April 20, 2012 § 1 Comment
I don’t usually choreograph my solos. I “tried” many times over the years, but was unsuccessful. I tried choreographing by dancing through a song, but couldn’t remember what I’d done. Or I came up with a set of moves for one phrase, but couldn’t come up with anything for the rest. Or I listened to a song and imagined how I would dance, but these images didn’t translate easily to reality.
Honestly, I think I lacked patience and confidence in my choices. I wasn’t ready to choreograph. Creating something definite was too much pressure. If I improvised, I didn’t have to worry about forgetting my choreography. Sometimes I worried about not knowing what was next, but I had no choice but to commit and keep dancing. It seemed less stressful. I love the freedom of improvisation. It’s so honest and genuine. However, both improvisation and choreography are important skills and lend themselves well to different circumstances.
A couple months ago, I signed up for a 3-5 minute solo at Amaya’s Oriental Potpourri. I wanted to challenge myself with an Oriental belly dance choreography. I picked a piece of music that seemed like it would be challenging to improvise to. After working on it obsessively, I am pleased with how it turned out.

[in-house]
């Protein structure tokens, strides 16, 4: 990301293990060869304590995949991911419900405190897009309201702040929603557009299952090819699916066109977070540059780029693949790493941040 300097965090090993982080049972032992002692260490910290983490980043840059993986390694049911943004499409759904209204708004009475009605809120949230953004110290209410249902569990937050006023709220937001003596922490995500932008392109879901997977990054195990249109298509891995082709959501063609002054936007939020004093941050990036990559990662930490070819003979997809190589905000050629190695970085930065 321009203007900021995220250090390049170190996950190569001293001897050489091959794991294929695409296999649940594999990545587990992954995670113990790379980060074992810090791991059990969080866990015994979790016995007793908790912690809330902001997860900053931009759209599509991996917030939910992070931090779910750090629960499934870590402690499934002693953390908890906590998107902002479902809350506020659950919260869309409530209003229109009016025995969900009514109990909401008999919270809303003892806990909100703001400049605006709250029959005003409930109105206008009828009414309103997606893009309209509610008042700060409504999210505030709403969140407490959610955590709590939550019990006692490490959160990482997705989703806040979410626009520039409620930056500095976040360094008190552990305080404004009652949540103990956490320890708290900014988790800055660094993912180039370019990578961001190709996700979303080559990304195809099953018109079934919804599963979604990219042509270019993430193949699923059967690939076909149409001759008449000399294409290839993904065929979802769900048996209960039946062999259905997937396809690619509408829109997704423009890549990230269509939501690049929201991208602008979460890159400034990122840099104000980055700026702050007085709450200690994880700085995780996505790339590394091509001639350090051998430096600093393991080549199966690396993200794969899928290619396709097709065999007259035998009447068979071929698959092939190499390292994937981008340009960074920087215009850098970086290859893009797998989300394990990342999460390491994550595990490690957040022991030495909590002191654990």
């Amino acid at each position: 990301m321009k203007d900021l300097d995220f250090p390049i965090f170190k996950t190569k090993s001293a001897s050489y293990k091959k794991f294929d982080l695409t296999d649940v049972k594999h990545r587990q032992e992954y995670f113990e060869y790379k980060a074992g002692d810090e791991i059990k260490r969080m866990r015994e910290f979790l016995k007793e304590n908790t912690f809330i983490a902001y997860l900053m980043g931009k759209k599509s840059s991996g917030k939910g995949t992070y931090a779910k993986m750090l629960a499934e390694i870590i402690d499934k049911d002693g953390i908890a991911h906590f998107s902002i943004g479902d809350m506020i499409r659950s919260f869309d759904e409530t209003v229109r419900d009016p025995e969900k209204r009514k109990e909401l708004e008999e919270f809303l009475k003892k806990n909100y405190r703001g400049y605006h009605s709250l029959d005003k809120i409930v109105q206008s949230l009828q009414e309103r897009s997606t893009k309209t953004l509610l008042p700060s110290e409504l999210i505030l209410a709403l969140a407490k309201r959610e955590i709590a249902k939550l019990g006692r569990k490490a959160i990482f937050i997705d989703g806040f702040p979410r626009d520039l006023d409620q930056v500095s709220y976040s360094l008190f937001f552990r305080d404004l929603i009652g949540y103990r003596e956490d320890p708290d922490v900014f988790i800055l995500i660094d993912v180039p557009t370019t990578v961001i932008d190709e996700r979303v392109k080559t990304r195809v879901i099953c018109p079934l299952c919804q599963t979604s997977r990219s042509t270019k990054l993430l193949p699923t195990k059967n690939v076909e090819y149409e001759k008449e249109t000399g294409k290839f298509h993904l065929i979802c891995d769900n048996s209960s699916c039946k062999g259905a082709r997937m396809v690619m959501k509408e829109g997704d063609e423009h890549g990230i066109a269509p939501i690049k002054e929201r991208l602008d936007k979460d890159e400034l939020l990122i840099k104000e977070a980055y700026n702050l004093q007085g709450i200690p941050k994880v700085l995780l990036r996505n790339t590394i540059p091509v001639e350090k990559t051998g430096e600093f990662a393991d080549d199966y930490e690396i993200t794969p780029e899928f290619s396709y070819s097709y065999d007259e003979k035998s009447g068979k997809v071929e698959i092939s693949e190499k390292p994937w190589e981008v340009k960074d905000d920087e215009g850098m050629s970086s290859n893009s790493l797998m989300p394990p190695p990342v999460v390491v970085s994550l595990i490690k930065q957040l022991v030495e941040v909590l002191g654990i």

Here is the process I went through:
1) I listened to the song over and over and over again. I wrote notes about the sections. How are they different? What is their feel? Should that section be fast? Staccato? Melodic? Traveling? In place?
2) I broke down the song by section and count. I wrote things like “Intro-32 counts” and “Call and Answer-16 counts.” Then I wrote general notes about what I saw for each section, such as “traveling,” “undulations,” “layering,” “shimmies.”
3) I listened to one section at a time, and then one phrase at a time. I visualized dancing. I kept listening until I had an idea I really liked, then I wrote it down. If I couldn’t get an idea for something, I skipped it and came back to it later with the question, “what does the dance still need?” As the dance developed, I made sure there was enough variation in floor patterns, traveling, staying still, leveling, etc. I didn’t want my dance to look stagnant and I wanted it to reflect the changes in the music. I also made sure there was some repetition so the dance was cohesive.
4) Once I had a combo written down, I tried it. I sang each part to myself as I slowly went through the moves. Some things worked and some didn’t. Some phrases needed a little refinement while some had to be entirely reworked. It was a process. Once I had something solid, I tried it with the music.
5) When I finished choreographing, it was time for memorization. I kept my notes nearby and practiced transitioning from one section to the next. This took awhile. It was the same process as learning someone else’s choreography.
6) Once it was memorized, I focused on musical expression. I listened to the music very closely and adjusted moves to reflect the sound. I tried to really dance it.
7) Practice, practice, practice.